Dear MDS – Thanks for your comment. If you (or others) have any explanations, hypotheses, or guesses, I’d certainly welcome them. This has puzzled me since I observed it. The city uses lots of salt in winter, but that should only lower the freezing temperature by a degree or two, and the ambient temperature was well below where I would think salt would have any effect whatsoever.

      Any further thoughts?

  2. T. Brown said:

    Excellant article. Thanks for sharing.

    • Frederick Dobbs said:

      Dear T., Thanks for your kind words.

  3. Lee said:

    Thnak you for your newsletters. Not sure I am brite enough to follow all the scientific knowlege or philosophical newsletters, but they are one of my joys.

    • Frederick Dobbs said:

      Dear Lee, Glad you enjoy the blog; I always appreciate comments like yours.

  4. Karen said:

    This was a very informative article.
    Down here in Alabama, pansies are set out in October and they bloom all winter until the heat of July does them in. This past week we have experienced very cold temps for this area, Pansies are alive, but they appear to have just withdrawn into themselves.No longer blooming just siting there. Now I understand why. Thanks

    • Frederick Dobbs said:

      Dear Karen, Never having lived in the South, I didn’t know that you could grow pansies year round. I enjoyed reading your comments. Hope the pansies come back soon.

  5. Evelyn Baker said:

    I am a teacher, and student, of horticulture. I was so impressed with this piece. I would like to have permission to use it in my teaching.
    Thank you for writing such informative articles.
    E. Baker

    • Frederick Dobbs said:

      Dear Evelyn, Thanks very much; I’m flattered. Please credit Heronswood Nursery in the appropriate manner and it is fine with the company for you to use it.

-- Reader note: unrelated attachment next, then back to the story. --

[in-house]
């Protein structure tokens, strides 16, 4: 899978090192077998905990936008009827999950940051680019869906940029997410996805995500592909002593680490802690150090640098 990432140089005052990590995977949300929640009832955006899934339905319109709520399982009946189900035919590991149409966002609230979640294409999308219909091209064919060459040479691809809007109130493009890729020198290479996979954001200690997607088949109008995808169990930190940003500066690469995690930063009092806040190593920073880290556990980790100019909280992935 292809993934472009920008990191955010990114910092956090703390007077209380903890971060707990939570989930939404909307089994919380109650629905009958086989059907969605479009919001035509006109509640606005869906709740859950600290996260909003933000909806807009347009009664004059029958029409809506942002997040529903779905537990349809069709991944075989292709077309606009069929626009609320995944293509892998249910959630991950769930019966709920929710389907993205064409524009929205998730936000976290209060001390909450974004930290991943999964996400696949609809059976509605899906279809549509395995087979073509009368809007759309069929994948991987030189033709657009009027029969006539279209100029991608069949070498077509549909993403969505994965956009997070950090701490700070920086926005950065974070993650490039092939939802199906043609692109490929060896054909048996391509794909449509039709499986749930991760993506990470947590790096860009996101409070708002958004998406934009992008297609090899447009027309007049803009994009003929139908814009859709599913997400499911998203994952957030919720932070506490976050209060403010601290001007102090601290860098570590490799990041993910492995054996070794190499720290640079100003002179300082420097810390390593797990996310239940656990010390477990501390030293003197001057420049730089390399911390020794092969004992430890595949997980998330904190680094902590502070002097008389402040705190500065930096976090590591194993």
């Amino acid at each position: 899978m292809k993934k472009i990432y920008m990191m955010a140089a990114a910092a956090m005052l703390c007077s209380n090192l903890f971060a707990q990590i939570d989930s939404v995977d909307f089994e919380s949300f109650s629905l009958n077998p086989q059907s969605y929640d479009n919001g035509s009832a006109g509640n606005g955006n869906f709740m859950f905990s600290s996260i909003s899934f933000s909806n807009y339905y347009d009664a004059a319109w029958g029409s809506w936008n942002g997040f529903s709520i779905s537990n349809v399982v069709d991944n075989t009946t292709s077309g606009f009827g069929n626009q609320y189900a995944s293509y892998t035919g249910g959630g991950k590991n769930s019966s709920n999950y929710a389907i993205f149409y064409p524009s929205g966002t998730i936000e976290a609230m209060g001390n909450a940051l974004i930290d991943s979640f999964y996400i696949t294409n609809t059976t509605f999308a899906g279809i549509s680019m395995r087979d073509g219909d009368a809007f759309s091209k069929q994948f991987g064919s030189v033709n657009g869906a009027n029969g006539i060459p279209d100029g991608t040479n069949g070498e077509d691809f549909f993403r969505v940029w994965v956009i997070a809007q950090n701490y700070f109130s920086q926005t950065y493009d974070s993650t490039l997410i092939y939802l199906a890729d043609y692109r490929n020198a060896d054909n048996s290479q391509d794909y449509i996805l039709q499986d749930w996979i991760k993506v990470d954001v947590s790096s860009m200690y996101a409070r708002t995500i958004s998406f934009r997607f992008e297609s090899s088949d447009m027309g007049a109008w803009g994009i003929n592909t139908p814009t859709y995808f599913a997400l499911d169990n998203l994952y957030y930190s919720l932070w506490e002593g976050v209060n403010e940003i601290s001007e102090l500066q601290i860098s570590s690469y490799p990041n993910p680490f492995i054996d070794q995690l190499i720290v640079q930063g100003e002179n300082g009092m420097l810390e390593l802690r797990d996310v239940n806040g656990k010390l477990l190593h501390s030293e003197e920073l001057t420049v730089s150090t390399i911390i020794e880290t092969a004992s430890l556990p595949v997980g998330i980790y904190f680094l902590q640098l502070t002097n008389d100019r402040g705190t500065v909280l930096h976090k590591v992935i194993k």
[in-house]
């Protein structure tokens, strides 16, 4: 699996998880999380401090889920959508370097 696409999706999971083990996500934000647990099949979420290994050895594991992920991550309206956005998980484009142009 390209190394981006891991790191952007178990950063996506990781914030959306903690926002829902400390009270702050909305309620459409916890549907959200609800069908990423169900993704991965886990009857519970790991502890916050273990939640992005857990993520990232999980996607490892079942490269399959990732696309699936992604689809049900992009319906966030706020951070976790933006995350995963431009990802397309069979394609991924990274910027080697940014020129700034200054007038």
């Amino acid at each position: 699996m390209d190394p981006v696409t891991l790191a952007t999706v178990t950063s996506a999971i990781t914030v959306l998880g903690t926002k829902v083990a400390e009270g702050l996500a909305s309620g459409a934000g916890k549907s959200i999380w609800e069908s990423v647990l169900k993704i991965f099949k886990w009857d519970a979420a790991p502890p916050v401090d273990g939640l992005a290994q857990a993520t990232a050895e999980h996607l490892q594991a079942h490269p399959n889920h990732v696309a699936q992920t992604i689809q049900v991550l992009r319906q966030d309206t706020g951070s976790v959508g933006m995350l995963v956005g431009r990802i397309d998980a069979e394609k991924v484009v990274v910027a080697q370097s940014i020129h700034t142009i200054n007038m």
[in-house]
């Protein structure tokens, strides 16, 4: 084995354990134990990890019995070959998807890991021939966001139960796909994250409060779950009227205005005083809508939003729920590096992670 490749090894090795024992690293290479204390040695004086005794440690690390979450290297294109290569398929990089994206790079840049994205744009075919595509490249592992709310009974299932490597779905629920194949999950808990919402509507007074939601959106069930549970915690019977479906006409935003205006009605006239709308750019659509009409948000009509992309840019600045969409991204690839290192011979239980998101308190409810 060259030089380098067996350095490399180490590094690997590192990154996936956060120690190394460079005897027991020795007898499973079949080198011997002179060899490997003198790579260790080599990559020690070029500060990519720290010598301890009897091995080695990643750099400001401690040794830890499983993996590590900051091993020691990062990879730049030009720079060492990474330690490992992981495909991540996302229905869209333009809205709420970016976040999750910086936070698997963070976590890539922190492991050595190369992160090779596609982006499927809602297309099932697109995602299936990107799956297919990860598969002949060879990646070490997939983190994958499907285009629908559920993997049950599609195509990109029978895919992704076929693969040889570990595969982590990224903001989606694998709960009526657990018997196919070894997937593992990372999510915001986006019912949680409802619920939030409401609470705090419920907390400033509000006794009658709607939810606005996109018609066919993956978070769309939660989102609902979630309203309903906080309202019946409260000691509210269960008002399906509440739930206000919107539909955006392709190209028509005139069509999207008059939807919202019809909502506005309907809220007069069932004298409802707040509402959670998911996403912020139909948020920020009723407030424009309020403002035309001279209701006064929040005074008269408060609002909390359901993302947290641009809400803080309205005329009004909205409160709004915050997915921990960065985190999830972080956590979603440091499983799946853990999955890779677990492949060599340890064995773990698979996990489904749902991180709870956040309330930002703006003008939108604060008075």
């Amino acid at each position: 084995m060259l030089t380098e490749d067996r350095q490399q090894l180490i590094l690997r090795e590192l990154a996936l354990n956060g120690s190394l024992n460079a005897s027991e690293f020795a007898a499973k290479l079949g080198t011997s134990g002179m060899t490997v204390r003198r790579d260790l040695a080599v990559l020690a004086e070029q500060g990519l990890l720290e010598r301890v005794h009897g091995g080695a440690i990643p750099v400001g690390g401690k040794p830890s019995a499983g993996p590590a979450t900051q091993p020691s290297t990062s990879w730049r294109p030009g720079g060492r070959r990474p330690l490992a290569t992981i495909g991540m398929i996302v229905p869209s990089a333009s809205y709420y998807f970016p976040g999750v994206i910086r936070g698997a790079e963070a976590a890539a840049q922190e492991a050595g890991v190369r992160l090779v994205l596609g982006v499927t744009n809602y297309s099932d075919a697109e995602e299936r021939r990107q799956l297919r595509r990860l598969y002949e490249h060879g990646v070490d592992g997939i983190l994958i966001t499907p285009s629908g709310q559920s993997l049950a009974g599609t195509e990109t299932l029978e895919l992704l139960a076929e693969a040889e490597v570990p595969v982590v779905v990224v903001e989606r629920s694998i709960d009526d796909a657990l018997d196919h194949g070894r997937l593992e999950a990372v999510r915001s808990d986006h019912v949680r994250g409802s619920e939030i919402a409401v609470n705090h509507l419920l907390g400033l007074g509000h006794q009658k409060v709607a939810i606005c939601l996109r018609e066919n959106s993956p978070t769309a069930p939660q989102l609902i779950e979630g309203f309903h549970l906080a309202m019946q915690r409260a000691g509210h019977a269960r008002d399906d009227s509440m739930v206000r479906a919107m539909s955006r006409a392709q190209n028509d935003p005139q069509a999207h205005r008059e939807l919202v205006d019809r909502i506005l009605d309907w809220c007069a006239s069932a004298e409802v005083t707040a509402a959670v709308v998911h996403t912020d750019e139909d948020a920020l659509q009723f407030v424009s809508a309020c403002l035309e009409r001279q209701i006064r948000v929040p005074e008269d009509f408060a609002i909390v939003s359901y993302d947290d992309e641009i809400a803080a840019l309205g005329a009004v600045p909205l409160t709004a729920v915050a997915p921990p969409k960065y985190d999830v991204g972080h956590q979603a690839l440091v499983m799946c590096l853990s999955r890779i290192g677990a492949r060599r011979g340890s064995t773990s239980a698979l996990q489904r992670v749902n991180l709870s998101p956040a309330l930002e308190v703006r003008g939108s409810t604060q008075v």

6. Kathleen Foulkes said:

    Very gutsy article,hopefully gardeners are still a breed of people who pay attention to and appreciate science (unlike a regrettably large portion of our nation’s population these days). Loved it!

    • Frederick Dobbs said:

      Hi Kathleen, Thank you for your comments. I share your sentiment.

  7. Jo LynnWilson said:

    WOW. Living in a moderate climate and frequently experiencing the ravages of frost, this information is incredibly interesting. I’m not so sure it will make any difference to my garden but it woke up my brain. Thanks for including this kind of stuff in your emails.

    • Frederick Dobbs said:

      Hi Jo Lynn, I am glad that the article interested you. I appreciate your message.

  8. Chad said:

    This jogged a memory of a similar situation i encountered and it turned out that the underground water system, which had a small leak, had kept the area immediatly aboveground warmer. It eventually froze, but burst later upon thaw. Possibly the area you experienced was warmer under surface for some reason too?. And when you happened by at the perfect moment to freeze the surface area?? Dunno but its all very interesting!! Thank you for all your insights on everything and keep ’em coming!…. Chad